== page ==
For Lexington mayor Jim Gray, a highlight of Friday's fact-finding trip to Indianapolis came during lunch. That's when two young professionals talked about the Indiana capital's Wholesale District, which contains Conseco Fieldhouse, an expanded convention center and a three-block row of restaurants, bars and entertainment options.
Vince Pegan and Matt Compton noted how their families' move to the Wholesale District would help it reach the goal of doubling its residential population in the next 10 years. Message received: the Wholesale District was a place to work and play and live.
Gray's eyes widened as he thought of his dreams for a similar district revitalizing downtown Lexington.
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"This project gives us the opportunity to engage this economic model," he said. "It's all about creating a gravitational pull."
Of course, no entity tugs stronger on the hearts and minds in the Bluegrass State than University of Kentucky basketball. So whether it be a renovated Rupp Arena or a new facility, UK basketball figures prominently in Lexington's planning.
Gray led a group to Indianapolis that included such civic leaders as attorney Brent Rice, who heads a task force looking into what might be in an arena district in Lexington; UK Executive Vice President Frank Butler; builder Ray Ball; Urban Active CEO Royce Pulliam; and Hyatt General Manager Larry Bell. As on a trip Gray took to Columbus with another group this month, the idea was to see another city's vision.
"There is no plan that replaces actually getting out and walking the site," Gray said.
Lexington has more space (46 acres) to develop than Indianapolis (30 acres). Gray saw this as a benefit and burden.
"It means we have to do a really good job of illustrating the options," he said. "...That's what the public expects."
When asked whether the trip to Indianapolis served to show the public that Lexington's leaders want to fully explore the options, Gray said, "Absolutely."
Since the lease on playing in Rupp Arena expires in 2018, Option One to ponder has to be the future home of UK basketball. In a meeting Tuesday, UK officials told the task force what they wanted. That might have included a new arena rather than a renovation — or to use the term Gray and Rice prefer, re-invention — of Rupp. Gray said he did not know the specifics of UK's wish list. Rice declined to divulge those wishes.
"Kentucky basketball is the customer the project must satisfy," Gray said, "and it's appropriate they would be very demanding. They have a great program. They need to be and deserve to be demanding."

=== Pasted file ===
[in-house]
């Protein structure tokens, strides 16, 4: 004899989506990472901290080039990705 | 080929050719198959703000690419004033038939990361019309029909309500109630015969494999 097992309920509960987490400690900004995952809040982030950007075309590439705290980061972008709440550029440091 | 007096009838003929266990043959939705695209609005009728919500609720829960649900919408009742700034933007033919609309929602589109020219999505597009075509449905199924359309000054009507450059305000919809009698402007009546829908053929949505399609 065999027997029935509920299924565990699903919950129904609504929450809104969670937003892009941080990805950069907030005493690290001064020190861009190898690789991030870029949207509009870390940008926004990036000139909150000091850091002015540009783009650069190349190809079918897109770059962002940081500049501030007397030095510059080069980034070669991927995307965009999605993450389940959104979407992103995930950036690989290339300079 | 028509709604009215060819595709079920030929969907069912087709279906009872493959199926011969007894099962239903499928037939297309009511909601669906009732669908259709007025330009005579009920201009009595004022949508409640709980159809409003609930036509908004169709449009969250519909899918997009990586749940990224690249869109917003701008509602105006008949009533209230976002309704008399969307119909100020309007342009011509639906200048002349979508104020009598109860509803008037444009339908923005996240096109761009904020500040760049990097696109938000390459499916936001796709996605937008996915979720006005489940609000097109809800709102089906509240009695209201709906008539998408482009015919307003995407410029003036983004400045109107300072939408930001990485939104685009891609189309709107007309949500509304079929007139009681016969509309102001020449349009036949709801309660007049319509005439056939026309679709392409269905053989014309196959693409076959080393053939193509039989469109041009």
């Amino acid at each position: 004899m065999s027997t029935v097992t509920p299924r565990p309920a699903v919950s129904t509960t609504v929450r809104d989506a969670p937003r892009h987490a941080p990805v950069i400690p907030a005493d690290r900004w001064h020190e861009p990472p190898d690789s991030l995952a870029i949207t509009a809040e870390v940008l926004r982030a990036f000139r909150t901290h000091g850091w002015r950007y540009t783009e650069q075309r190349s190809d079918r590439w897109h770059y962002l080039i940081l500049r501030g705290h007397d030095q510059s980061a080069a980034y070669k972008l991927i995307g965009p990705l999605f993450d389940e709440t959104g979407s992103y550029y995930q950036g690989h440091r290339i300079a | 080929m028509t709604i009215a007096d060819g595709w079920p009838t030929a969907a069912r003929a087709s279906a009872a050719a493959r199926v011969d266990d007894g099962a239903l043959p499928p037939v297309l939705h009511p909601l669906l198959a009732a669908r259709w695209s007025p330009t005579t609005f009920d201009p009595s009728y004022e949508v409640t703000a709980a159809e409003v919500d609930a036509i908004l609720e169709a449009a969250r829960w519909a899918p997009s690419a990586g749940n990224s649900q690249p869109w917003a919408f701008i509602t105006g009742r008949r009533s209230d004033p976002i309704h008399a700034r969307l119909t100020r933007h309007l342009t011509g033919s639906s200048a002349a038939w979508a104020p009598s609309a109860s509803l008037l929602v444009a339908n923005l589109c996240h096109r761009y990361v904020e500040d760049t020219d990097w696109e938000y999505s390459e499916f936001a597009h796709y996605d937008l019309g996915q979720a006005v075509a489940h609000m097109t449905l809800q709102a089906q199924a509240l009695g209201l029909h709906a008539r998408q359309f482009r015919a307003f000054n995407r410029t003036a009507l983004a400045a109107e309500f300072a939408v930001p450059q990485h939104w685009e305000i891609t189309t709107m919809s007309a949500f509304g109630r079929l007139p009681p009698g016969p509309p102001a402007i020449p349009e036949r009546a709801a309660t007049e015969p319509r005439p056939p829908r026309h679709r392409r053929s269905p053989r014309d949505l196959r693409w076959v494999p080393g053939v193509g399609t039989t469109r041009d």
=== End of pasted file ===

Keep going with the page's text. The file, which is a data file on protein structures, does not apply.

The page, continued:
UK's demands raise the challenge to have a good plan, Gray said.
During a tour of Conseco Fieldhouse, which opened in 1999, the group briefly looked into a store stocked with Indiana Pacers memorabilia. "What UK wants to see," said Stan Harvey, a manager of the Lexington project.
William Browne, Jr., founder of the Indianapolis-based architectural firm that designed the Wholesale District, recommended keeping the attractions condensed. "One block can make a huge difference," he said.
As Gray's group heard in Columbus, other keys include sprinkling adequate parking throughout the district and surrounding area, plus making each element visibly accessible to nearby district features.
Although Indianapolis demolished Market Square Arena and the RCA Dome to make way for Conseco Fieldhouse and Lucas Oil Stadium, Browne said he preferred renovation over new construction.
"If you can re-use, do it,' he said. "No question. Environmentally, you're saving an asset, and you're saving an investment already made."
Browne added that a renovation would not perfectly meet needs and expectations.
When asked about Browne's comment, Gray said, "He's saying, 'Look carefully at what you've got before you tear something down. Think of the history, the legacy. Think of the magic in the bottle.' If you're going to re-create and repackage, you have to do that carefully as well."
The trips to Columbus and Indianapolis were about proceeding carefully. Indianapolis paid $183 million to build Conseco Fieldhouse and spent an additional $275 million in expanding its Indiana Convention Center, Browne said. The three blocks of entertainment options on Georgia Street, much of which is still under construction, cost $12 million.
"Good management is about good planning," Gray said, "and good planning is about exhausting the options. There's always some level of adjustment and compromise in that process. And I mean compromise in the sense of adjustment, not diminished expectations or diminished outcomes."